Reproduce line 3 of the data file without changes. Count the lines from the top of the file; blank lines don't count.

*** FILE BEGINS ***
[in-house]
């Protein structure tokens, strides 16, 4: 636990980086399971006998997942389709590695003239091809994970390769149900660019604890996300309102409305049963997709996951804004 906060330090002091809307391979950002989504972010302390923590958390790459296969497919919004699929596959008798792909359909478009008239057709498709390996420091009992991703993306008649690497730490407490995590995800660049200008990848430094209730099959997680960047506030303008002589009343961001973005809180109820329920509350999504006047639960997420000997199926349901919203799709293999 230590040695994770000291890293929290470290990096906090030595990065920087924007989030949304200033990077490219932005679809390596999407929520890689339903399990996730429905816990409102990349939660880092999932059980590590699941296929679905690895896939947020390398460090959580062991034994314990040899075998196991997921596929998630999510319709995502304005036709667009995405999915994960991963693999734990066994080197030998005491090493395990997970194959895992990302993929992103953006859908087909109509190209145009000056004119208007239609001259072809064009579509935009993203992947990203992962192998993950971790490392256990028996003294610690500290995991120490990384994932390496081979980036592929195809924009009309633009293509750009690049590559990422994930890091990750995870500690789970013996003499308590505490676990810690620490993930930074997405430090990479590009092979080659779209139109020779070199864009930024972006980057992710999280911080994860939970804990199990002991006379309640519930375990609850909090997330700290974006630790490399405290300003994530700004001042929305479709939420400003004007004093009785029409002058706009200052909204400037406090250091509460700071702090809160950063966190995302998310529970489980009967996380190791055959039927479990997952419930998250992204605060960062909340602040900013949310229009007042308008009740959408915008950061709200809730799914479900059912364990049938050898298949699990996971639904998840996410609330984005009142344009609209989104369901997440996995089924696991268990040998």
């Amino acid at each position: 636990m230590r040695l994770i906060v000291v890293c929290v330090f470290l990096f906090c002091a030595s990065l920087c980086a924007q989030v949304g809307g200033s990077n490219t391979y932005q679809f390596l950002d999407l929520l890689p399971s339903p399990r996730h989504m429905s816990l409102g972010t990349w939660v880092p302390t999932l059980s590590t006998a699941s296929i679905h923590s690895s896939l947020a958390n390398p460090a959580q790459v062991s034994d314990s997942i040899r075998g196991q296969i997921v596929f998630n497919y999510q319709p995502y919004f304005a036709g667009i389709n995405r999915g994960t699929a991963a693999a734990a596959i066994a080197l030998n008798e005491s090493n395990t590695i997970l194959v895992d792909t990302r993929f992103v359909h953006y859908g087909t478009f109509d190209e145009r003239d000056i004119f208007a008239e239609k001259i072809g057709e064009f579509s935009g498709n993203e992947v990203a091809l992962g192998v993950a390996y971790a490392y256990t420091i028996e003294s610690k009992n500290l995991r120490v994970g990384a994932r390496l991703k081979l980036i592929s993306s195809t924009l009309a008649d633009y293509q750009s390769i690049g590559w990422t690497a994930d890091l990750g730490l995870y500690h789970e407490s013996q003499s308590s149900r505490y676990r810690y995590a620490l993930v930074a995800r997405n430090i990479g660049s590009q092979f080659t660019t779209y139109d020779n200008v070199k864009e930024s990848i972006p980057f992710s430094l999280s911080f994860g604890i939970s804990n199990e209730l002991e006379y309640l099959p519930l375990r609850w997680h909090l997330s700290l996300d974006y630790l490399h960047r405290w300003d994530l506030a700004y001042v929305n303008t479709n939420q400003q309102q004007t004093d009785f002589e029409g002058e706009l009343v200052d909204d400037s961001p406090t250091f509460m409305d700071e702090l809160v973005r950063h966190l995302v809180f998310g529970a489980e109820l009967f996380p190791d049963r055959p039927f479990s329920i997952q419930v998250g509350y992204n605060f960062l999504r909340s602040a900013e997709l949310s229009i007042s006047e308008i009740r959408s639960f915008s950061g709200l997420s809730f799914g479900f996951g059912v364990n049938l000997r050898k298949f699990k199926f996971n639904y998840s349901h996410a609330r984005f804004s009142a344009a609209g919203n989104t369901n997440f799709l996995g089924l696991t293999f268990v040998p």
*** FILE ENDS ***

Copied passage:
């Amino acid at each position: 636990m230590r040695l994770i906060v000291v890293c929290v330090f470290l990096f906090c002091a030595s990065l920087c980086a924007q989030v949304g809307g200033s990077n490219t391979y932005q679809f390596l950002d999407l929520l890689p399971s339903p399990r996730h989504m429905s816990l409102g972010t990349w939660v880092p302390t999932l059980s590590t006998a699941s296929i679905h923590s690895s896939l947020a958390n390398p460090a959580q790459v062991s034994d314990s997942i040899r075998g196991q296969i997921v596929f998630n497919y999510q319709p995502y919004f304005a036709g667009i389709n995405r999915g994960t699929a991963a693999a734990a596959i066994a080197l030998n008798e005491s090493n395990t590695i997970l194959v895992d792909t990302r993929f992103v359909h953006y859908g087909t478009f109509d190209e145009r003239d000056i004119f208007a008239e239609k001259i072809g057709e064009f579509s935009g498709n993203e992947v990203a091809l992962g192998v993950a390996y971790a490392y256990t420091i028996e003294s610690k009992n500290l995991r120490v994970g990384a994932r390496l991703k081979l980036i592929s993306s195809t924009l009309a008649d633009y293509q750009s390769i690049g590559w990422t690497a994930d890091l990750g730490l995870y500690h789970e407490s013996q003499s308590s149900r505490y676990r810690y995590a620490l993930v930074a995800r997405n430090i990479g660049s590009q092979f080659t660019t779209y139109d020779n200008v070199k864009e930024s990848i972006p980057f992710s430094l999280s911080f994860g604890i939970s804990n199990e209730l002991e006379y309640l099959p519930l375990r609850w997680h909090l997330s700290l996300d974006y630790l490399h960047r405290w300003d994530l506030a700004y001042v929305n303008t479709n939420q400003q309102q004007t004093d009785f002589e029409g002058e706009l009343v200052d909204d400037s961001p406090t250091f509460m409305d700071e702090l809160v973005r950063h966190l995302v809180f998310g529970a489980e109820l009967f996380p190791d049963r055959p039927f479990s329920i997952q419930v998250g509350y992204n605060f960062l999504r909340s602040a900013e997709l949310s229009i007042s006047e308008i009740r959408s639960f915008s950061g709200l997420s809730f799914g479900f996951g059912v364990n049938l000997r050898k298949f699990k199926f996971n639904y998840s349901h996410a609330r984005f804004s009142a344009a609209g919203n989104t369901n997440f799709l996995g089924l696991t293999f268990v040998p």